Before we sail to Bora Bora, we have to make one more stop on Tahaa’a. Tahaa’a (pronounced Ta-ha-ah) is known for its Tahitian vanilla crops. Chefs all over the world clamor to get some of the goods. I told my Mom we are going to Tahaa, and in response she exclaimed “Oh! Obama vanilla!” Apparently, the White House chefs like to use Tahaa’a vanilla. So, yes. We are on our way to pick up some “Obama vanilla.”
Tahaa shares a lagoon with Raiatea; it’s just a hop, skip, and a jump over to a deep mouth bay. We motor out of our spot in the blue reef of Raiatea and arrive about an hour later at our destination. Crystal and I relax in Sonrisa’s cockpit until sunset, polishing and making necklaces out of the shells we collected.
The next morning, we zipped to shore and secured a ride over to a vanilla plantation. The plantation is beautiful. Nestled in the valley of jungle-covered hillsides, rows of organically grown vanilla warm in the sunshine. As soon as I step out of the truck and onto the property, the scent of vanilla hit my nose. Our friendly host takes us on a tour and explains the technique used to harvest the most flavorful vanilla in the world.
Vanilla is an orchid, so it needs a very specific light balance to produce flowers. First, you must plant a tree and let it grow just large enough that it will provide the right amount of shade for the vanilla vine. The vanilla can be produced using a non-organic process, under shade screens built like an open air greenhouse. Either way, too much sun, and it will not flower. To little sun, and it will not flower. This also means that the vanilla is very sensitive to changes in weather.
Once the flower blooms, the grower must go through his crop and hand fertilize the plant using his “magic stick” made from the center of the palm frond. He takes the male part of the flower and bends it toward the female part of the flower to create the pod. There are no insects or birds who can do this job here. Soon, the bean grows on the vine. When they are ready, the grower picks all the beans and lays them out on a table in the shade until they turn brown.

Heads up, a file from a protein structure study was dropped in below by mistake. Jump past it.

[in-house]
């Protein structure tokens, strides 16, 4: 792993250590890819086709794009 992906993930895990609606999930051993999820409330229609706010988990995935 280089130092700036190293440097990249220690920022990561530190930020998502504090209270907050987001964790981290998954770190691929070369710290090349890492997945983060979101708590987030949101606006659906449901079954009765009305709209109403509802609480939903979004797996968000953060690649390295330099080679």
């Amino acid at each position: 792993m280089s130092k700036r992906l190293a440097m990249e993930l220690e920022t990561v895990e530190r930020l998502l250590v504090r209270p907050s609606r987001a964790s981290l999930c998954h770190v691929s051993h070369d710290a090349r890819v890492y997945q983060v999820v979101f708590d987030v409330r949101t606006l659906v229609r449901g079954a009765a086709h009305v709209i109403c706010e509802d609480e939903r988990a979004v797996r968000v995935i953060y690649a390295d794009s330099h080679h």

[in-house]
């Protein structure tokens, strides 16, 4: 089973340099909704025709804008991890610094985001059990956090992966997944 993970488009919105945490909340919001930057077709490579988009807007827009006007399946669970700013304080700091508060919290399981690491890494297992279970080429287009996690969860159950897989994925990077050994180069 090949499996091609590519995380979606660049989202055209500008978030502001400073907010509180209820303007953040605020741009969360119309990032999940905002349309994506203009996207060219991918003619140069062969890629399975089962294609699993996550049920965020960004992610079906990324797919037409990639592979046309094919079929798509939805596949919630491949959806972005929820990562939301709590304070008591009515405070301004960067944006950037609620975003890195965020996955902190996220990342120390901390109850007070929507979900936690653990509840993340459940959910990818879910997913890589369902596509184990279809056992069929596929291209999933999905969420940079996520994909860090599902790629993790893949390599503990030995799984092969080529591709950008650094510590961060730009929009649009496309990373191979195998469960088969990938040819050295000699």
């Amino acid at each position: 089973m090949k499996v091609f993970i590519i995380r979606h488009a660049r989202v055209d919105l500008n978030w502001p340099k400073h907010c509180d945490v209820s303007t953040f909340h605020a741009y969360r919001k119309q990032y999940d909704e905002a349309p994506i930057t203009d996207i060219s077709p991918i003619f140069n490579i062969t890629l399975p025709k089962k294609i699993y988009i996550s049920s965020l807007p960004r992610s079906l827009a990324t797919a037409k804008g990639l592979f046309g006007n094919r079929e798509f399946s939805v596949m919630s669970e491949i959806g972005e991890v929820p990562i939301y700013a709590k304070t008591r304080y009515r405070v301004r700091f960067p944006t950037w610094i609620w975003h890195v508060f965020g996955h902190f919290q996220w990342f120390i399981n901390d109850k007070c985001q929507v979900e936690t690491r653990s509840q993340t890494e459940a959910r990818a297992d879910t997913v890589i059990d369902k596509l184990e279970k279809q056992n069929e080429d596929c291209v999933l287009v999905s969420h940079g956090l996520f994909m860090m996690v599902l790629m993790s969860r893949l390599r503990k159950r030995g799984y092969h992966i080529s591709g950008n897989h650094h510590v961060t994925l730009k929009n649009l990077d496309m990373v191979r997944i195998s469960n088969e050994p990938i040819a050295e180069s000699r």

Once they are brown, they are placed in the sun for three hours per day to dry - no more, no less. Each day, they are sorted to remove the beans that have dried enough. The hostess of the plantation shows us one that is dry versus one that still needs more time in the sun. The difference is subtle, but the dry one is slightly less supple, and slightly more wrinkly. Once they have sunned themselves for three hours, they go back in the shade until the next day.
After this round, they are placed in little wooden boxes with screens over the top. This reduces the amount of sunlight they get during their three hours sun sessions. Now, the vanilla beans must be “massaged” each day. The plantation workers take each bean during the sunning session and run their fingers from top to bottom. Thousands of vanilla beans get transferred from shade-sun-shade-sun-shade-sun, watched and prodded until they are just perfect. These well attended little beans produce the strongest flavored vanilla in the world.